“He just had a different agenda than other cats,” Mathus says, “as far as what he heard and what he wanted to do. He wanted to separate himself from the pack. Leonard Chess said his music was ‘noise.’ And he could get way out there even in that circle of players. But it’s why he stands out.”
Chess’ distaste for Guy’s more abrasive tone played some part in Guy’s more muted renown. He saw to it that Guy’s wings were clipped, preventing his freer inclinations from taking over. Which meant Guy didn’t get around to making his finest recording - one on which he sounded exhilarated in reclaiming his Southern roots - until he was 65 years old. But “Sweet Tea” resulted of decades of steeping blues.
Guy’s name is tightly associated with Chicago-based blues, though, like many of its other practitioners, he migrated to the city from farther south.
The Lettsworth, La., native fell under the spell of Eddie “Guitar Slim” Jones, 10 years Guy’s elder. Guy started working his fingers on a diddly bow and listening to music out of Shreveport and Baton Rouge before taking a shot on Chicago, where he fell in with Chess acts like Muddy Waters and also began a fruitful collaboration with Junior Wells, which is about the time Guy captured the attention of a generation of young blues-minded Englishmen.
Through the ’70s and ’80s, Guy never stopped performing and recording, though the recordings didn’t fully represent the work of a master. Guy rebooted in 1991 with “Damn Right, I’ve Got the Blues,” which served as an introduction for some and a reintroduction to others. His playing was full of spit and fire, though his choices from the blues/R&B songbook were full of familiarity.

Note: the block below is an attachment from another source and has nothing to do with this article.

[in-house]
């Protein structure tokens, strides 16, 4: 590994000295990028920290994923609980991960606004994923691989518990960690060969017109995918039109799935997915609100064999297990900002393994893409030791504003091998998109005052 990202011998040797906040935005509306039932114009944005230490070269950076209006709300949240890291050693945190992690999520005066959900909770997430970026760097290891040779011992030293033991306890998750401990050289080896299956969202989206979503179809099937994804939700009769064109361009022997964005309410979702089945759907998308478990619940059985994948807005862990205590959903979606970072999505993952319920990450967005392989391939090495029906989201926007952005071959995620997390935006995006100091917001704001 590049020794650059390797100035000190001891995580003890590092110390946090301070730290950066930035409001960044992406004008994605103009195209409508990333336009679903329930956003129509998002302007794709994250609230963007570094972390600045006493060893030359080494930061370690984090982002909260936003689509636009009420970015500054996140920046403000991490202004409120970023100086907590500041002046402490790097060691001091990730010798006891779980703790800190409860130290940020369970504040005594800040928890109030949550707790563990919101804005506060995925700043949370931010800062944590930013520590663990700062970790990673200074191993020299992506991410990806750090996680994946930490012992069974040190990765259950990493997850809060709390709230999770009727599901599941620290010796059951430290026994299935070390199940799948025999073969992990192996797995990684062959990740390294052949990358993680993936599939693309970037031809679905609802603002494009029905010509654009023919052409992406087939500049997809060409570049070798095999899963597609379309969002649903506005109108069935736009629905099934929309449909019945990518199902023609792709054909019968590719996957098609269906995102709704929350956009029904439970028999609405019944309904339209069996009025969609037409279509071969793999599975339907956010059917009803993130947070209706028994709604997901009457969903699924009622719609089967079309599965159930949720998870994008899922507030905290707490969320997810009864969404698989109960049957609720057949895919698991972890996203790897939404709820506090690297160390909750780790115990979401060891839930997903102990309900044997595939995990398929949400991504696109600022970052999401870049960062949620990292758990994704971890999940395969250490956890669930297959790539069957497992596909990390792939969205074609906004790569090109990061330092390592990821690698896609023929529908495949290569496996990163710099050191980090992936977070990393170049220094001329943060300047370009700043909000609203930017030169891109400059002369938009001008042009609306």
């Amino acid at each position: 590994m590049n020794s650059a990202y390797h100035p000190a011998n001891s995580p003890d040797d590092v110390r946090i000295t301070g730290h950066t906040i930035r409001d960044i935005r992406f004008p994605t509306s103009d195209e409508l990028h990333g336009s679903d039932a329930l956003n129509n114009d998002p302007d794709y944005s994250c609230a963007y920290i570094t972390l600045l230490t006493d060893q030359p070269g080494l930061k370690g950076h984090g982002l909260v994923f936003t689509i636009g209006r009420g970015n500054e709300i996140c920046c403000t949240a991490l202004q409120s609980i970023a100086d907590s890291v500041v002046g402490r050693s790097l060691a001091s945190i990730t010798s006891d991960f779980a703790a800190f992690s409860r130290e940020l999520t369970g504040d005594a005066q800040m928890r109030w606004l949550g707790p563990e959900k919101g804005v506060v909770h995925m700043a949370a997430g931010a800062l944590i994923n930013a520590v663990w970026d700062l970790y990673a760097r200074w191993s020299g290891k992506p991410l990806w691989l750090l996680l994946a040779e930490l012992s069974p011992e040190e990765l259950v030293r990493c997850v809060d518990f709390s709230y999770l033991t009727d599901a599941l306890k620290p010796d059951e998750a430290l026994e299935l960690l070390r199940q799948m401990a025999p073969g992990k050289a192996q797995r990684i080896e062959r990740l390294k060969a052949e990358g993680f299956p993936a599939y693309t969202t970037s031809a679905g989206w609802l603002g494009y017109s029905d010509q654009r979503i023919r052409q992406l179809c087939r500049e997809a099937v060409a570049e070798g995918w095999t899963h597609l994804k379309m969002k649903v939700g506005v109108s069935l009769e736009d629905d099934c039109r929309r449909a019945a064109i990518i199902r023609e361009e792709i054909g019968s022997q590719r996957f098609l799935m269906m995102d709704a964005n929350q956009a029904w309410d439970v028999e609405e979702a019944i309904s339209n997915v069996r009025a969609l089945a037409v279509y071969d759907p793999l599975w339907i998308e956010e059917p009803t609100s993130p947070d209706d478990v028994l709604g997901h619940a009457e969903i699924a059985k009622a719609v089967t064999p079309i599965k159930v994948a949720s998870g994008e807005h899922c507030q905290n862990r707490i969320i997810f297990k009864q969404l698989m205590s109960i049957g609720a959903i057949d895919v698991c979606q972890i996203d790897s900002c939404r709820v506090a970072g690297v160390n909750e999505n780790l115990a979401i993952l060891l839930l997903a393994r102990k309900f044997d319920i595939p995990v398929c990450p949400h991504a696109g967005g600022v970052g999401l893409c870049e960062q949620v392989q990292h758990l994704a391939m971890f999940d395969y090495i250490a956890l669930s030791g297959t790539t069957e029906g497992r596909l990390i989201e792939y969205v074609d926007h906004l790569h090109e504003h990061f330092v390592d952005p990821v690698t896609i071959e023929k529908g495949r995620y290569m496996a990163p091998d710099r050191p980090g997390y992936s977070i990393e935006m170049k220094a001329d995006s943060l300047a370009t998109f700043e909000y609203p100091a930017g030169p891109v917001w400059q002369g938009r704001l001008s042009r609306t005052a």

But producer Dennis Herring dragged Guy to Herring’s Mississippi studio, surrounded him with some young, hungry accompanists and threw some songs by Mississippi Hill Country blues great Junior Kimbrough at him.
“Sweet Tea” opened coyly, a quiet acoustic song with Guy’s whispered voice murmuring “Well I done got old, can’t do the things I used to do, because I’m an old man.”
When that song finished, Guy flips the script with an unnerving guitar tutorial: solos, bends, drones. If it was in the neck of his instrument, he twisted it out.
“It brought him back to where he needed to be,” says Mathus, who played rhythm guitar on the record. “Which is the cutting edge of his art form. That’s what I always loved about him. He always played with patience and calmness. But he was completely fearless, too. He knew how to find the edge of the cliff. He’s not a man who’d spin his wheels.”
Guy showed up a few years later in “Shine a Light,” a Rolling Stones concert film shot by Martin Scorsese. He dueted with Mick Jagger on the Waters tune “Champagne and Reefer.”
Scorsese brilliantly lingers on Guy’s face during a moment when the musician is neither singing nor playing his guitar. Even amid a loping song, Guy almost operates in the most comfortable slow motion. His awareness of time and tempo comes across as instinctual. He knows when to attack, and he knows when to sit back in the pocket. The moment exemplifies an innate oneness with music informed by more than six decades of playing it.
Guy, perhaps, put it best during his succinct comments on being inducted into the Rock Hall.
“I haven’t made a lot of records that make a lot of money,” he said. “But I make a lot of records that if you ever listen to it, something I say might fit you. Like, ‘You’re damn right I got the blues.’
“If you don’t think you got the blues, just keep living.”